wind


wind
wind, breeze, gale, hurricane, zephyr are comparable rather than synonymous terms that can all basically mean air in motion. Wind is the general term referable to any sort of natural motion whatever its degree of velocity or of force
{

a strong wind

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{

there is no wind tonight

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Breeze in general use is applied to relatively light but fresh wind, usually a pleasant or welcome one
{

the fair breeze blew, the white foam flew, the furrow followed free— Coleridge

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In technical meteorological use the term specifically denotes a wind with a velocity of from 4 to 31 miles an hour. Breezes are sometimes further described as light (4-7 miles an hour), gentle (8-12), moderate (13-18), fresh (19-24), strong (25-31).
Gale in ordinary use is applied to a high, destructive wind of considerable velocity and force; technically the term is applied specifically to a wind between 32 and 63 miles an hour; a whole gale is one having a velocity between 55 and 63 miles an hour.
Hurricane is sometimes applied popularly to an exceedingly violent or devastating windstorm but technically the term denotes a rotating windstorm with winds of particular velocities (see also WHIRLWIND).
Zephyr is a poetical term for a very light gentle breeze that delicately touches objects
{

fair laughs the morn, and soft the zephyr blows— Gray

}
Analogous words: *whirlwind, cyclone, typhoon, tornado, twister
wind vb Wind, coil, curl, twist, twine, wreathe, entwine mean to follow a circular, spiral, or writhing course or to make or form a corresponding figure.
Wind fundamentally implies an axis or something suggestive of an axis around which another thing is turned so as to encircle, enclose, or enfold
{

wind thread on a spool

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{

wind a bandage around his arm

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Often the word is extended in meaning to imply a result accomplished (as tightening, tensing, or lifting)
by or as if by winding
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wind a watch

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{

wind the strings of a mandolin

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{

her nerves are all wound up

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{

wound up his affairs

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At other times the word implies movement or direction in a curving, sinuous, or devious manner (compare WINDING)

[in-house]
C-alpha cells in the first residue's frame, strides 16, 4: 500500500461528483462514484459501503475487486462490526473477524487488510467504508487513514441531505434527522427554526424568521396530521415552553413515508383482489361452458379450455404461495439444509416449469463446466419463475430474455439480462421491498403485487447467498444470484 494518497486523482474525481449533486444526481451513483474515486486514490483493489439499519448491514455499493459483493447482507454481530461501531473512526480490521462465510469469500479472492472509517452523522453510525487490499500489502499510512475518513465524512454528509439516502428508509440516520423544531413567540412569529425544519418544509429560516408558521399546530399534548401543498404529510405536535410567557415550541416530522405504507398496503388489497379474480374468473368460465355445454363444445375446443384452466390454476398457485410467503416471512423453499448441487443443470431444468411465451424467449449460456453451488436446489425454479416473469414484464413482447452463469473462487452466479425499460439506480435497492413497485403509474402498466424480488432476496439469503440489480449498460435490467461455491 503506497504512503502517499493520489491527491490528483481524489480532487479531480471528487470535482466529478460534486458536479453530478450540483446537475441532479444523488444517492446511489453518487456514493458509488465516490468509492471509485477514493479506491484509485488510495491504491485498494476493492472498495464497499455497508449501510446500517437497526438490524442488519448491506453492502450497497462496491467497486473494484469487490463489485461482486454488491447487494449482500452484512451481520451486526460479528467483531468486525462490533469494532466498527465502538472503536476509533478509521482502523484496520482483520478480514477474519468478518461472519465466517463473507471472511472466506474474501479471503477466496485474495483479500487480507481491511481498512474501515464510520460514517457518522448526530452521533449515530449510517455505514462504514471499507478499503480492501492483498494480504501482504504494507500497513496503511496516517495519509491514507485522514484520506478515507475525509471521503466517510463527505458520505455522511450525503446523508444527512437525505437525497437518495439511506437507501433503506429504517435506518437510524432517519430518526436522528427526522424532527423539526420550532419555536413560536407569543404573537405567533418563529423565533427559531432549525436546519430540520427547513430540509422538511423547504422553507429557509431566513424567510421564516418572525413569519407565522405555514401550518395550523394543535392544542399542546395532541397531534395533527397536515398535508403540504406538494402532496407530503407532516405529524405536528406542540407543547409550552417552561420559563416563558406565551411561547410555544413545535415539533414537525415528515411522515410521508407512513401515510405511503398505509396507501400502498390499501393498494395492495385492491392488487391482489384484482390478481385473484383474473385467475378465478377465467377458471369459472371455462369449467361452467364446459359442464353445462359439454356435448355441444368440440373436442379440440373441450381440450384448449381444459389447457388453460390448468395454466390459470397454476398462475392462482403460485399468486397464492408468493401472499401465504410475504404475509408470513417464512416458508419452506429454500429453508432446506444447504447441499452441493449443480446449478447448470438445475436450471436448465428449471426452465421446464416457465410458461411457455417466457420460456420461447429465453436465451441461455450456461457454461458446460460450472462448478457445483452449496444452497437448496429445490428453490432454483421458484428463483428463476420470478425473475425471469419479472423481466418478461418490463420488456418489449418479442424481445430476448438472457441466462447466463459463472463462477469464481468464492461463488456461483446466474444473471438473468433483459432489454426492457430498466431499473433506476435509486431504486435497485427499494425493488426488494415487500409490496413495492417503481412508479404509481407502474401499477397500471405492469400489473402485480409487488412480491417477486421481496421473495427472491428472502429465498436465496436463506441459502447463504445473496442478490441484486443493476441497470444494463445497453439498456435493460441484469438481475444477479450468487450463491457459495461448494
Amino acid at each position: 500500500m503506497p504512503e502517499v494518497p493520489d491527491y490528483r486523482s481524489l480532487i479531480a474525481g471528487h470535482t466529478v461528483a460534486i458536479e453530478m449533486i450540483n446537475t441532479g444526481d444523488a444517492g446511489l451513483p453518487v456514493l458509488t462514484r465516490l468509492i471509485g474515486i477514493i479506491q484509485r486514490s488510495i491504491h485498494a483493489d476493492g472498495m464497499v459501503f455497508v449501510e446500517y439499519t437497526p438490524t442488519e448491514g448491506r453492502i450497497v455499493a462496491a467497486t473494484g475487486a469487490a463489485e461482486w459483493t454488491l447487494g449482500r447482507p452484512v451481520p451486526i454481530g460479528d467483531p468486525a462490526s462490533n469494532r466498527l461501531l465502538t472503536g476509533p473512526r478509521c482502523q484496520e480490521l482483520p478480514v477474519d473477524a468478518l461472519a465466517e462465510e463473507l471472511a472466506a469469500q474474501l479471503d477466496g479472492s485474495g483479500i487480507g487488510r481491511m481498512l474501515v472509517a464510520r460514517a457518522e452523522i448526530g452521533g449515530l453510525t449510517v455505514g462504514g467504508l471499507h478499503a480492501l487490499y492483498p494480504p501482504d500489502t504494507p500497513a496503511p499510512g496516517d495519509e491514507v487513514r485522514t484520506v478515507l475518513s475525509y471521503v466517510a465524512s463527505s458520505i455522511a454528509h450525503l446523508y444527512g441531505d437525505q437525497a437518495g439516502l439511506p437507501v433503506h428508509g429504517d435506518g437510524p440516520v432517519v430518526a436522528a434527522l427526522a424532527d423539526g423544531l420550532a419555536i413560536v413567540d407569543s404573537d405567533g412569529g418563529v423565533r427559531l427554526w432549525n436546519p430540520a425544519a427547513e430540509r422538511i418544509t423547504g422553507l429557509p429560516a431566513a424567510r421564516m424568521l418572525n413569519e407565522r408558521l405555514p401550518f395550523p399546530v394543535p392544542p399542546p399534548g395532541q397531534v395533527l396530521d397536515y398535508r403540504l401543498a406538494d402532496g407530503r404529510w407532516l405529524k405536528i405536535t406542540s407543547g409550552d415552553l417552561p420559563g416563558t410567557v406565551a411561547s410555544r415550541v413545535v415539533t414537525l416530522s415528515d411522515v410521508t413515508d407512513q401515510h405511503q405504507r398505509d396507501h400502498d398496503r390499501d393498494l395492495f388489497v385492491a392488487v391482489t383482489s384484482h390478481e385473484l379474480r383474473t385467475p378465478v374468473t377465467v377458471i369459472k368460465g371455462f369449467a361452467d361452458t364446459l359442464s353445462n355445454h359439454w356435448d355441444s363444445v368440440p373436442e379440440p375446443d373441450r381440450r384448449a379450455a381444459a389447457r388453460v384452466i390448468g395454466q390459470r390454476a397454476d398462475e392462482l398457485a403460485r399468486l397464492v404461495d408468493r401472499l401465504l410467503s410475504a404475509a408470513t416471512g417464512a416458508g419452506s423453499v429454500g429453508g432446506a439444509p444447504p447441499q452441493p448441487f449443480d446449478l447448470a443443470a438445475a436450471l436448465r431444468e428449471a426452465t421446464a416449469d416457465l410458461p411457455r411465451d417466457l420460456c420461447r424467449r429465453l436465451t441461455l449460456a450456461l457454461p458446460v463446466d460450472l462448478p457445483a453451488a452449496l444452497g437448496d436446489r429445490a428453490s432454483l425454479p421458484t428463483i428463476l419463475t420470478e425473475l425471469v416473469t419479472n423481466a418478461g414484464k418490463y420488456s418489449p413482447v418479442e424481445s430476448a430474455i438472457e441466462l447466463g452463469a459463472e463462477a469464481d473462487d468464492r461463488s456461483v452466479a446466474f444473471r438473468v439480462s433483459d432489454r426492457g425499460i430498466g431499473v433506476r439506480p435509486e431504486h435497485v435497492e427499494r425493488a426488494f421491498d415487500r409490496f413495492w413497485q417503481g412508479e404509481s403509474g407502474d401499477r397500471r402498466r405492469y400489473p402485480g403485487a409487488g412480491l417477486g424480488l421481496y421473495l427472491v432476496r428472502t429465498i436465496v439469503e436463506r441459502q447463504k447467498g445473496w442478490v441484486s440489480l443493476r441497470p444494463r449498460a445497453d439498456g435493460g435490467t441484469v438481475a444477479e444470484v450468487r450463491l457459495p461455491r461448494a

{

the road ... wound on between low, quickset hedges or wooden palings— Mackenzie

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{

a wagon . .. light enough and narrow enough to wind through the mountain gorges beyond Pueblo— Cather

}
Coil implies a curving so as to take the form of a spiral, often a flat spiral; it is used chiefly in reference to something (as a rope, a wire, a hose, or a snake) which is wound or winds itself in such a manner
{

ropes coiled on the deck and everything shipshape

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coil the hose before putting it away

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{

the snake coiled itself to strike

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Curl basically implies the formation of the hair into large or small ringlets either by nature or by art; in extended use it is applied to something that forms itself or is formed into a curl or coil
{

icurled his lip in disgust

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tree leaves curled by drought

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{

the smoke curled up from the chimney

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the dog curled itself up on the sofa

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shavings curled by the plane

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huge waves with crests curling over as they broke on the beach

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Twist and twine can both refer to a step in the process of spinning or throwing in which two or more filaments are turned about each other to form yarn or thread.
Twist retains this or a similar sense in more general use
{

form a cable by twisting several folds of wire together

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Often in its extended senses twist implies a turning this way and that, a sudden turning around, a contorting, or a distorting